761.91/1–3046: Telegram

The United States Representative at the United Nations ( Stettinius ) to the Secretary of State

us urgent

1166. For the President and the Secretary of State. At this afternoon’s meeting of the Security Council74 the Iranians expressed their willingness to undertake bilateral negotiations under the aegis of the Council, if the Council so recommended, retained the matter before it, and requested the parties to report progress.75 After 4 hours discussion we reached unanimous agreement on a resolution which took cognizance of the readiness of the parties to seek a solution by bilateral negotiations, requested the parties to report the results, and retained the right to the Council at any time to request information as to the progress of the negotiations.76 Vyshinsky agreed to a supplementary statement by Bevin that if the reports were unsatisfactory the Council [Page 326] could consider the matter at any time.77 Before the resolution was accepted I stated that I would agree with the understanding that this matter remains of continuing concern to the Council until a settlement is reached in conformity with the purposes and principles of the Charter.78

Bevin made a very blunt statement charging among other things that the Soviets’ admission that they had stopped the Iranian forces from moving into northern Iran indicated clearly a violation of the Tripartite Treaty of 1942.

I believe this is a satisfactory solution and one which will be not displeasing to the Iranians.

  1. For the official record of the proceedings of the Security Council on January 30, see SC, 1st yr., 1st ser., No. 1, pp. 45–71.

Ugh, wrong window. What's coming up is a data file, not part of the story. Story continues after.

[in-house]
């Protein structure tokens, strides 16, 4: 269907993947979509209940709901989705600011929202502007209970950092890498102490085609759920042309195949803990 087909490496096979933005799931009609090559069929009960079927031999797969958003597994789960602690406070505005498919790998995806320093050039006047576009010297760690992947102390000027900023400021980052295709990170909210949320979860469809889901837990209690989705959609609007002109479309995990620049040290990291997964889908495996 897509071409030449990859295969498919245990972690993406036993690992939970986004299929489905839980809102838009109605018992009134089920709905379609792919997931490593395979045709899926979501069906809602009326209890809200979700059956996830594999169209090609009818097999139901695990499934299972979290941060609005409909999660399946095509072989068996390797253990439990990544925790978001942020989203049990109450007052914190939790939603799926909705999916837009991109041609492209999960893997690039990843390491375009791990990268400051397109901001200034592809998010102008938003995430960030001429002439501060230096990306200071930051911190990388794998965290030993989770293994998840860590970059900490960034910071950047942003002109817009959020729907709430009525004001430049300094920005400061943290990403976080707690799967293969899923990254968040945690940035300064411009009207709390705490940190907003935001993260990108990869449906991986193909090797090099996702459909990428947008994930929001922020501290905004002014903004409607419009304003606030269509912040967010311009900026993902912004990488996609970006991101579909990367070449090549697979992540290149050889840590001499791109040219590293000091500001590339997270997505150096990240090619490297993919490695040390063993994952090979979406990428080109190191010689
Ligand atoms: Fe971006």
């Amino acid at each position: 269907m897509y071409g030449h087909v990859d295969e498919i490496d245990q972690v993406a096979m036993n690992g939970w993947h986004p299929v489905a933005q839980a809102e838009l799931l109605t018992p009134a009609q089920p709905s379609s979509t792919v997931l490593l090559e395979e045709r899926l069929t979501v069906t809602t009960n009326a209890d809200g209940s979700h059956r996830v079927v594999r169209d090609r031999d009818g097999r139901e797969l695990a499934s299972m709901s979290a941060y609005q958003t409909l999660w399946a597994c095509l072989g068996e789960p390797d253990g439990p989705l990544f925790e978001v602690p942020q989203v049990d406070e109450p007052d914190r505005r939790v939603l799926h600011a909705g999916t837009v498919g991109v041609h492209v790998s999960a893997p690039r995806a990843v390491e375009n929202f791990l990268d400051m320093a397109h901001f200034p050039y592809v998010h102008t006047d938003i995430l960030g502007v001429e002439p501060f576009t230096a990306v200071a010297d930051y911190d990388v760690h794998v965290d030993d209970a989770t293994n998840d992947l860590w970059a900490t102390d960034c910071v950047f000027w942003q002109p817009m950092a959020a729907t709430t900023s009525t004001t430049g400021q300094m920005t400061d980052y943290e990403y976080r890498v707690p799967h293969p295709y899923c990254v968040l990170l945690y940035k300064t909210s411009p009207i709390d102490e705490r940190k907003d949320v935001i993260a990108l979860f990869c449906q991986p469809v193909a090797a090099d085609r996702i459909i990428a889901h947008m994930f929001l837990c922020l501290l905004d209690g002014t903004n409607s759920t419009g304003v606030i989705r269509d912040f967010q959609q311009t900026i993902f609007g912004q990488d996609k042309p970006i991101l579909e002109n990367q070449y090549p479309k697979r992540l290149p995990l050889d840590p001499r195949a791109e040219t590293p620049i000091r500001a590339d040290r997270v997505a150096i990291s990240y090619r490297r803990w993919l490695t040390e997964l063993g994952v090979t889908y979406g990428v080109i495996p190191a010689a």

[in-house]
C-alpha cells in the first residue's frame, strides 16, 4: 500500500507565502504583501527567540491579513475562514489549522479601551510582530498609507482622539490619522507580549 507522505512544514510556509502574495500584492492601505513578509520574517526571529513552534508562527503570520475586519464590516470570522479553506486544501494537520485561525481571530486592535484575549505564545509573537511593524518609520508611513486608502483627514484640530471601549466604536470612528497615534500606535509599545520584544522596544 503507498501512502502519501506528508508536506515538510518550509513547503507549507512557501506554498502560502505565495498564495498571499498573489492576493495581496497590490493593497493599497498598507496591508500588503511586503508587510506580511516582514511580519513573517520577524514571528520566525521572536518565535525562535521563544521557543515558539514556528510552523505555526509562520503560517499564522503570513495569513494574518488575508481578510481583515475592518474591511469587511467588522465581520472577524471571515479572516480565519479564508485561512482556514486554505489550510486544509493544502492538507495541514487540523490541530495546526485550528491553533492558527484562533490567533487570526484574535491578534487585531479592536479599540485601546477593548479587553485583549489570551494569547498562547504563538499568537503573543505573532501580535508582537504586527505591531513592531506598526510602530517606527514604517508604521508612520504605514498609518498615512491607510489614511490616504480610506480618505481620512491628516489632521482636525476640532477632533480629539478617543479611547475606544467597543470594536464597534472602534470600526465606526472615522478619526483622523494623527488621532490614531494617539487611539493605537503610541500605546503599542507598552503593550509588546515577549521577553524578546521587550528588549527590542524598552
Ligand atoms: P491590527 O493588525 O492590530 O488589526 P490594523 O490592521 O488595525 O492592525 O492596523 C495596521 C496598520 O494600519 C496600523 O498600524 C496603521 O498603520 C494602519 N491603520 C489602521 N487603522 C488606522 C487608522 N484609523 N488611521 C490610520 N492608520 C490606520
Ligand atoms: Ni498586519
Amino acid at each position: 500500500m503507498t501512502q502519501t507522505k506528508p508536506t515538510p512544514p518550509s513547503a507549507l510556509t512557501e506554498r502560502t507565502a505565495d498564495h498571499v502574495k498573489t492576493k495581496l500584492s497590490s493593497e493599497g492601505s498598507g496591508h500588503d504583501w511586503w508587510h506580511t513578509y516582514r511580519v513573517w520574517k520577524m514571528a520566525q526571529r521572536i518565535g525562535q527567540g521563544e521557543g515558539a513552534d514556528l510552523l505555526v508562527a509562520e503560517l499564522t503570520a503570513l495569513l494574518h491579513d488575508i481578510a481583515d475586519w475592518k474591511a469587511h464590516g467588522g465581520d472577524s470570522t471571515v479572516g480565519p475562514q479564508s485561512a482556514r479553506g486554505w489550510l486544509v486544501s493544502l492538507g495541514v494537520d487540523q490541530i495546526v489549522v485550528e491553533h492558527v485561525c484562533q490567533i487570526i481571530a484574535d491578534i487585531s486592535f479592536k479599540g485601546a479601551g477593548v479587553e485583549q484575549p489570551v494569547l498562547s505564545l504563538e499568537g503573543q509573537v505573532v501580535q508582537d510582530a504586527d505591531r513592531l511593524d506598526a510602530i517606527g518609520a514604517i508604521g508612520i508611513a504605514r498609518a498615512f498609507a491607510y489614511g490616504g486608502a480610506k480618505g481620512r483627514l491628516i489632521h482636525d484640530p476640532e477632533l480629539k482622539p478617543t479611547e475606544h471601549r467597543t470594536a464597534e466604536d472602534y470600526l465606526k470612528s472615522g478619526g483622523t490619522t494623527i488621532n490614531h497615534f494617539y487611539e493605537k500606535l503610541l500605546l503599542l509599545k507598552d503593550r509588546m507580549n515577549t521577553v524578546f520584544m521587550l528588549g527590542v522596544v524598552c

2. Ambassador Taqizadeh concluded his remarks by stating:

    “In conclusion, I should like to say that, now that this dispute has come before the Council and has found a place on its agenda, it cannot be dismissed and must not be dismissed. In no circumstances must it go out of the hands of the Council; it must be pursued.

    “If, as the Soviet representative said at the conclusion of his statement, the Union of Soviet Socialist Republics is ready for direct negotiations for the settlement of this dispute, we will be prepared to take part in direct negotiations, if the Council recommends this procedure to be adopted. We have always tried in the past, and have always wished to enter into direct negotiations. But now this procedure should be adopted according to a recommendation of the Council, and in accordance with the procedure laid down in the Charter.

    “The Council should take this matter under its jurisdiction; negotiations should proceed under its aegis. Progress should be reported to the Council from time to time, and results should be reported to it within a reasonable lapse of time. In this way, we are ready to get into direct negotiations with the Union of Soviet Socialist Republics, but under no circumstances are we prepared to let the matter go out of the hands of the Council.” (SC, 1st yr., 1st ser., No. 1, P. 48)

  3. The resolution as introduced by Mr. Bevin and adopted unanimously by the Security Council read as follows:

    “The Council,

    “Having heard the statements by the representatives of the Soviet Union and Iran in the course of its meetings of 28 and 30 January, and